About Me

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Washington, United States
loves: you win if you guessed "pets" and "museums". Also books, art history, travel, British punk, Korean kimchi, bindis, martinis, and other things TBD. I will always make it very clear if a post is sponsored in any way. Drop me a line at thepetmuseum AT gmail.com !

Saturday, July 07, 2012

a distinguished dog

thanks wikimedia commons {PD}
Sir Edwin Henry Landseer (1802-1873):  now there's the inescapable artist of Victorian Britain.  Seen the big lions around Nelson's Column in London?  That's him.  Most any painting of Queen Victoria's family and pets?  Probably him.  Mighty Scottish stags in the grand Highlands? Ditto.  And it's easy to shrug that off if you don't much care for 19th century Romanticism, but Landseer really was good.  I'm not only talking about the high technical quality of his work.  You can't escape that.  After all, look at the sheen and ruffle of the fur on this fellow in 1838's A Distinguished Member of the Humane Society.  But take a moment to call up any slideshow of Landseer's work, and though you'll see a lot of broad appeals to sentiment, you will also see a feeling for the creatures he paints.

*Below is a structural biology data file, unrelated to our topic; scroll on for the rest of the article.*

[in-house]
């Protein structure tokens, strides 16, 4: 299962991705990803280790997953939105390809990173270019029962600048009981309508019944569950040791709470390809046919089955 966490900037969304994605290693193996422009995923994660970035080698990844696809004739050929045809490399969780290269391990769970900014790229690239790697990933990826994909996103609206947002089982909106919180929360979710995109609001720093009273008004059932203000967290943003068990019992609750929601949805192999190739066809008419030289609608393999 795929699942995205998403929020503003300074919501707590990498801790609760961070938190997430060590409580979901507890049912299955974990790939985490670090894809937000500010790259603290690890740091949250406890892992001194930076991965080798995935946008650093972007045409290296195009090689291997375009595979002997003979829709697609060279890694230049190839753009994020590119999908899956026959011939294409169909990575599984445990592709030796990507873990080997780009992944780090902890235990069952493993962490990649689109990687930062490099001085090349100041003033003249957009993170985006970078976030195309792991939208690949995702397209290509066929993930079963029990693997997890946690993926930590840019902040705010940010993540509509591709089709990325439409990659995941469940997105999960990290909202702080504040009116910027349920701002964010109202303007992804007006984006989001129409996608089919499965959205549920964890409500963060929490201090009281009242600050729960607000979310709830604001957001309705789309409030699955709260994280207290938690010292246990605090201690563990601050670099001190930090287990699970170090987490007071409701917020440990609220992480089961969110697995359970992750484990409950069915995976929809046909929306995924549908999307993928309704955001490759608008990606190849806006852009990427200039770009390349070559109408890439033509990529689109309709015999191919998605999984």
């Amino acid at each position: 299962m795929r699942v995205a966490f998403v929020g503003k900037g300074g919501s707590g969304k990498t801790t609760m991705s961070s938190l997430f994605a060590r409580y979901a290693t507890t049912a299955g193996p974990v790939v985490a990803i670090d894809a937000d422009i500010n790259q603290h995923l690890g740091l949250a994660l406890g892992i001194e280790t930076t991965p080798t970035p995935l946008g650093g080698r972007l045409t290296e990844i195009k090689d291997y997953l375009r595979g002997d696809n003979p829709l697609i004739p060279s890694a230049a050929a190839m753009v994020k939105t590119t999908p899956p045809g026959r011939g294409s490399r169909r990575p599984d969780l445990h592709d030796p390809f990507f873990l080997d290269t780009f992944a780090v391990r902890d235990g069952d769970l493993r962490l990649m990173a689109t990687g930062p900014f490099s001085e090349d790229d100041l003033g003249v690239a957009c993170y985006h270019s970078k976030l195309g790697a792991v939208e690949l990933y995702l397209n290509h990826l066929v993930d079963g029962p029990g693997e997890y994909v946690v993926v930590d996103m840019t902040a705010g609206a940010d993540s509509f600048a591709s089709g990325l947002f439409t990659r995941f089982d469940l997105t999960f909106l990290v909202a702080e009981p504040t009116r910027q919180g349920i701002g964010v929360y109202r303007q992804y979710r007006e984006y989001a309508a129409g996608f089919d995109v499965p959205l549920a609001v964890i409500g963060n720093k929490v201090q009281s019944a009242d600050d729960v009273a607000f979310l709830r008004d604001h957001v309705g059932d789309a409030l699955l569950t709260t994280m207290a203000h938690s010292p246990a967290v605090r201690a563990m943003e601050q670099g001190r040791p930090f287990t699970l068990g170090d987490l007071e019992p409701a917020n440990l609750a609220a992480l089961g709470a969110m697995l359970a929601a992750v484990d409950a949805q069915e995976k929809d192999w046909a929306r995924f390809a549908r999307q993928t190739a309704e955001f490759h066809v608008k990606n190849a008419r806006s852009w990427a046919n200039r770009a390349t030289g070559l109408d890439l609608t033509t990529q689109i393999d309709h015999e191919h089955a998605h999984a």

I think he particularly cared for dogs, whom he paints with appreciation for all their varied characters. There's a piece portraying the Princess Royal in her cradle, with Prince Albert's greyhound Eos tucking her head between the plump baby's feet. You need to be possessed of a certain kind of sensitivity to pull that off well.  As it happens, with all his success and genius, Landseer suffered from melancholy and depression for much of his life.  I can't help but wonder if that was the result of a tender disposition forced to battle with his society's expectations of an up-and-coming man.

1 comment:

parlance said...

That's a lovely paining with the greyhound.